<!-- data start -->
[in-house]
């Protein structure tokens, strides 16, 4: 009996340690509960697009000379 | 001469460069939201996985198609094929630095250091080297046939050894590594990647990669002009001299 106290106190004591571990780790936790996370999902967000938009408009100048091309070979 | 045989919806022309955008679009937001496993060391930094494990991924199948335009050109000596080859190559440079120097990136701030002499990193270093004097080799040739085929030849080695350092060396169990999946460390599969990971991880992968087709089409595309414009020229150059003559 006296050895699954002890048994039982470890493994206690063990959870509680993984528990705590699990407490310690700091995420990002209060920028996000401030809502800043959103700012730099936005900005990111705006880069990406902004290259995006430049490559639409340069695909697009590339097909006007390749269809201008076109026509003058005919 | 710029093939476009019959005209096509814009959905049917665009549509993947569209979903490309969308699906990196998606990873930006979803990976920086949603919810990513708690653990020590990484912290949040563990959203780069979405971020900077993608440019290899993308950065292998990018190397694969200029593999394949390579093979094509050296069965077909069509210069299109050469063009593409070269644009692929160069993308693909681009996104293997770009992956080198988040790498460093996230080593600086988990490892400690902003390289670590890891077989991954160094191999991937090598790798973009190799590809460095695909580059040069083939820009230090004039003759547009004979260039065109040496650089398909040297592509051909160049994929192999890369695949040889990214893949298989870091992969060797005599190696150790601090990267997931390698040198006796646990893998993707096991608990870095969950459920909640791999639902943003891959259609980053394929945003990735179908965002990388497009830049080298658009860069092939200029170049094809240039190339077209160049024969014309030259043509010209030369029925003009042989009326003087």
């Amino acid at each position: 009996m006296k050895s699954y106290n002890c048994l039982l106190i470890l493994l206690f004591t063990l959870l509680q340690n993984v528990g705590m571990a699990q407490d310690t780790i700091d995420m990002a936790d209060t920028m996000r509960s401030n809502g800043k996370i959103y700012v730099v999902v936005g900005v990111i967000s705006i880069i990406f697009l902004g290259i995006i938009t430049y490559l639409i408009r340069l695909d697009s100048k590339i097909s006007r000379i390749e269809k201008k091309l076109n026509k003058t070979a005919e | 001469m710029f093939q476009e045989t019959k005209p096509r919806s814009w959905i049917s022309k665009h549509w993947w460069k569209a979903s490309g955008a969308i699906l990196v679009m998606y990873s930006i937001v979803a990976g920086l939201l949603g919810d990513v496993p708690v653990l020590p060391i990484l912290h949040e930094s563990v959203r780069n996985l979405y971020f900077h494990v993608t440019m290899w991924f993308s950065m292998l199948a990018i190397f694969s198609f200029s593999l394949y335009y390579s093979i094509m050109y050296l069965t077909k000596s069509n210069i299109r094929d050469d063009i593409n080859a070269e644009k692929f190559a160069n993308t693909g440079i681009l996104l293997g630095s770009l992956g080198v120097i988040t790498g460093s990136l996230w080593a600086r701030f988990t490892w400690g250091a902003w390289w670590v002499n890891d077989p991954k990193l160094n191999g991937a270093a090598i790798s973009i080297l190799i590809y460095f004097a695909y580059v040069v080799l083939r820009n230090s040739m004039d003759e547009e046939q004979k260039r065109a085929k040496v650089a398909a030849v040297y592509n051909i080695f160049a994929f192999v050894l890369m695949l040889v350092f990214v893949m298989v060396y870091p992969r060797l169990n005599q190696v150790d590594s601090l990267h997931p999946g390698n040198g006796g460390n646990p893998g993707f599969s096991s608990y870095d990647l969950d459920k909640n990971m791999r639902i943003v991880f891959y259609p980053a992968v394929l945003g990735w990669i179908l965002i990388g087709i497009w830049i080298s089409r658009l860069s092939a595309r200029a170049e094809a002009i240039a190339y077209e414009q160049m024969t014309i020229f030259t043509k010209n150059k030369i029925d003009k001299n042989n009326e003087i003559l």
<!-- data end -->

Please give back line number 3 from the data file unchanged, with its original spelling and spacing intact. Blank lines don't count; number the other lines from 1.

């Amino acid at each position: 009996m006296k050895s699954y106290n002890c048994l039982l106190i470890l493994l206690f004591t063990l959870l509680q340690n993984v528990g705590m571990a699990q407490d310690t780790i700091d995420m990002a936790d209060t920028m996000r509960s401030n809502g800043k996370i959103y700012v730099v999902v936005g900005v990111i967000s705006i880069i990406f697009l902004g290259i995006i938009t430049y490559l639409i408009r340069l695909d697009s100048k590339i097909s006007r000379i390749e269809k201008k091309l076109n026509k003058t070979a005919e | 001469m710029f093939q476009e045989t019959k005209p096509r919806s814009w959905i049917s022309k665009h549509w993947w460069k569209a979903s490309g955008a969308i699906l990196v679009m998606y990873s930006i937001v979803a990976g920086l939201l949603g919810d990513v496993p708690v653990l020590p060391i990484l912290h949040e930094s563990v959203r780069n996985l979405y971020f900077h494990v993608t440019m290899w991924f993308s950065m292998l199948a990018i190397f694969s198609f200029s593999l394949y335009y390579s093979i094509m050109y050296l069965t077909k000596s069509n210069i299109r094929d050469d063009i593409n080859a070269e644009k692929f190559a160069n993308t693909g440079i681009l996104l293997g630095s770009l992956g080198v120097i988040t790498g460093s990136l996230w080593a600086r701030f988990t490892w400690g250091a902003w390289w670590v002499n890891d077989p991954k990193l160094n191999g991937a270093a090598i790798s973009i080297l190799i590809y460095f004097a695909y580059v040069v080799l083939r820009n230090s040739m004039d003759e547009e046939q004979k260039r065109a085929k040496v650089a398909a030849v040297y592509n051909i080695f160049a994929f192999v050894l890369m695949l040889v350092f990214v893949m298989v060396y870091p992969r060797l169990n005599q190696v150790d590594s601090l990267h997931p999946g390698n040198g006796g460390n646990p893998g993707f599969s096991s608990y870095d990647l969950d459920k909640n990971m791999r639902i943003v991880f891959y259609p980053a992968v394929l945003g990735w990669i179908l965002i990388g087709i497009w830049i080298s089409r658009l860069s092939a595309r200029a170049e094809a002009i240039a190339y077209e414009q160049m024969t014309i020229f030259t043509k010209n150059k030369i029925d003009k001299n042989n009326e003087i003559l």